Fig. 4. Image Intensifier lateral radiographs showing changing direction of screw placement following initial pedicle cannulation. (a) The Jamshidi needle has cannulated the pedicle and vertebral body. On review of the lateral X-ray image, the surgeon decides to re-direct the screw into a position that is more parallel with the endplate. (b) After K-wire insertion, an undersized tap can be used to force the Kwire into a more appropriate direction, taking care to avoid bending the K-wire too much. (c) With the tap in place, the K-wire can be removed and replaced with a new, straight K-wire down the tap in the new direction.

4.4. Skin Incision selection for multi-segmental fixation

Multi-segmental fixation procedures have numerous nuances that can make the surgeon’s life much easier. The first thought is incision selection, as incisions that ”line-up” in a straight line (Fig. 7) represent a far easier prospect for rod insertion. The qualification here is for patients who have a scoliosis, or trauma, where the pedicles may not line up in a straight line. For a single-level fixation, the rod insertion is not difficult and is usually not a problem. For multi-level fixation, a staggered line of incision points can result in a difficult rod insertion.

Fig. 5. Intra-operative photographs showing the use of retraction sleeves to avoid screw head proximity at L5/S1. Flexible retraction sleeves simplify the problem of screw head proximity as the retractors can easily be deflected and not ”get in your way” with percutaneous pedicle screw placement. It is common at L5/S1 for the surgeon to require a single incision only as the retraction sleeves are in the same position at the skin edge. (Insert) Aerial view.

Fig. 6. Anterior/posterior image intensifier (II) radiographs showing percutaneous cannulation of small pedicles. Angulating the II machine so that the surgeon is looking down the pedicle – the ”bulls eye” view (arrows) – assists in placement in difficult pedicles. (Insert) The II technique results in highly accurate pedicle screw insertion – a 5.5 mm screw into a 6 mm pedicle.

Fig. 7. Intra-operative photograph of skin incision for multi-level constructs. The black line is showing all four incisions along a straight trajectory – making the insertion of the rod technically much easier. The white line shows the incisions in a staggered fashion – the rod insertion here will be more difficult.

4.5. Insertion of a rod for multi-segmental fixation

Rod insertion for multi-segmental fixation involves the surgeon having a brief mental checklist prior to insertion. Removing the rod after an initial placement can be difficult and time consuming if the surgeon has to change the length or curvature of the rod prior to a re-insertion. The checklist includes:

Fig. 8. Intra-operative photographs showing insertion of rod in a patient requiring multi-level surgery. (a) Rod insertion can be performed with a semicircular technique (arrows), making sure that the rod is under the fascial layer with (b, c) advancing the rod. Always start the insertion at the pedicle screw head that is most superficial/closest to the skin. (d) Aerial view.

Fig. 9. Axial CT scans showing sclerotic pedicles that may result in the necessity for screw placement using an open technique. (a) The arrow points towards a Jamshidi needle tract created when the Jamshidi needle ”hit” a sclerotic bar of bone between the pedicle and vertebral body – safe cannulation of the pedicle/vertebral body could not be achieved and a high-speed drill was used to cannulate the pedicle. (b) This pedicle (arrows) was sclerotic – Jamshidi placement required an open screw positioning.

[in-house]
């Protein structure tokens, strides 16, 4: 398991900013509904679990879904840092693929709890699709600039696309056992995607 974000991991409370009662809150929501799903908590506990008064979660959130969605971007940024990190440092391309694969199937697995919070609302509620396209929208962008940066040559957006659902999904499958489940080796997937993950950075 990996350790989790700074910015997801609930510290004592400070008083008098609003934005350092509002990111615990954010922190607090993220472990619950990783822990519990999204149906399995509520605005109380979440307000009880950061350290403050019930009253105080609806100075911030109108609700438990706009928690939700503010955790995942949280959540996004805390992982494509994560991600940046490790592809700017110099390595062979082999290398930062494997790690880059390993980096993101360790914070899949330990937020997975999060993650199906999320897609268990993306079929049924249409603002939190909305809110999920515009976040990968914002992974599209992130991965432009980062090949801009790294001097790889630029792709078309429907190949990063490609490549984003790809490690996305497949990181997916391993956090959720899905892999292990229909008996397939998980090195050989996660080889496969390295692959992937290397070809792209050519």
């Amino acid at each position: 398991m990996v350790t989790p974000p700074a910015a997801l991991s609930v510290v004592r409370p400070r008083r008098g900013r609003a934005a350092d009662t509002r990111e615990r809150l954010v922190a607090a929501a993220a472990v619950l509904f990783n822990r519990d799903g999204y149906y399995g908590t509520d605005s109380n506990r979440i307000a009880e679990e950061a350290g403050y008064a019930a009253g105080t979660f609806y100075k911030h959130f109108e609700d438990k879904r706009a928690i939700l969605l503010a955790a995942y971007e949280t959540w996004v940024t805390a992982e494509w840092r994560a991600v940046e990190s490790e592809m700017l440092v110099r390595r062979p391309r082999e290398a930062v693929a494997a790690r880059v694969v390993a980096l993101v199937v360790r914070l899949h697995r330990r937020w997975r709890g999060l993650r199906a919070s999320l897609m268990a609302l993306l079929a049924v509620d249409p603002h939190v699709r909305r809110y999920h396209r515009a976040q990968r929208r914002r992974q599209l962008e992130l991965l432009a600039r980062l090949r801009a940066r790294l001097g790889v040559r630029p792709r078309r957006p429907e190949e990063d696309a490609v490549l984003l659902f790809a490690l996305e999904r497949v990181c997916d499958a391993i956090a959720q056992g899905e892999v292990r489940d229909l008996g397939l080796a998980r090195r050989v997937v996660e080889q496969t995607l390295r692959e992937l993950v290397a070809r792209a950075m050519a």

1. How long should the rod be? The length between the retraction sleeves should provide a guide to rod length.
  2. Does the rod require bending before insertion? As a general rule, the surgeon should try to leave the pedicle screw heads at an equivalent height throughout the construct to aid with ease of rod insertion. The exception here is with trauma where a reduction manoeuvre may be required.
  3. Initially from which end should the rod be inserted? The rod should be inserted from the end of the construct where the pedicle screw head is closest to the skin, enabling ease of insertion and navigation along the pedicle screw heads (Fig. 8).
  4. Do I need an additional incision to insert the rod? This is usually not necessary as the rod can be inserted over many levels via the cranial incision which is usually the most superficial of the pedicle screw insertions.

4.6. Sclerotic pedicle – difficult Jamshidi placement in hard pedicles

Pedicles that are sclerotic or osteopetrotic (”ivory bone”) can be difficult in terms of Jamshidi placement. Advancing a Jamshidi into these pedicles can be frustrating – rarely the percutaneous technique needs to be abandoned and an open technique with direct cannulation of the pedicle with a high-speed drill is required (Fig. 9).

5. Indications for percutaneous pedicle screw insertion

5.1. Degenerative spine disorders

Paraspinal muscle retraction allowing adequate exposure in open procedures is a primary cause of post-laminectomy syndrome and ”fusion disease”.11,12 Since the first endoscopic lumbar discectomy in 1991, MIS has been used to routinely treat degenerative spinal pathologies including; herniated disc removal, spinal stenosis decompression and/or fusion aiming to avoid these problems. Preliminary clinical outcomes suggest MIS is as efficacious as open spinal surgery for degenerative spinal disorders, with added advantages of reduced recovery times, pain and days to return to work. However, as the use of MIS in complex spinal surgery is only in its infancy, these favourable results are largely anecdotal and yet to be validated by long-term outcome studies.4,11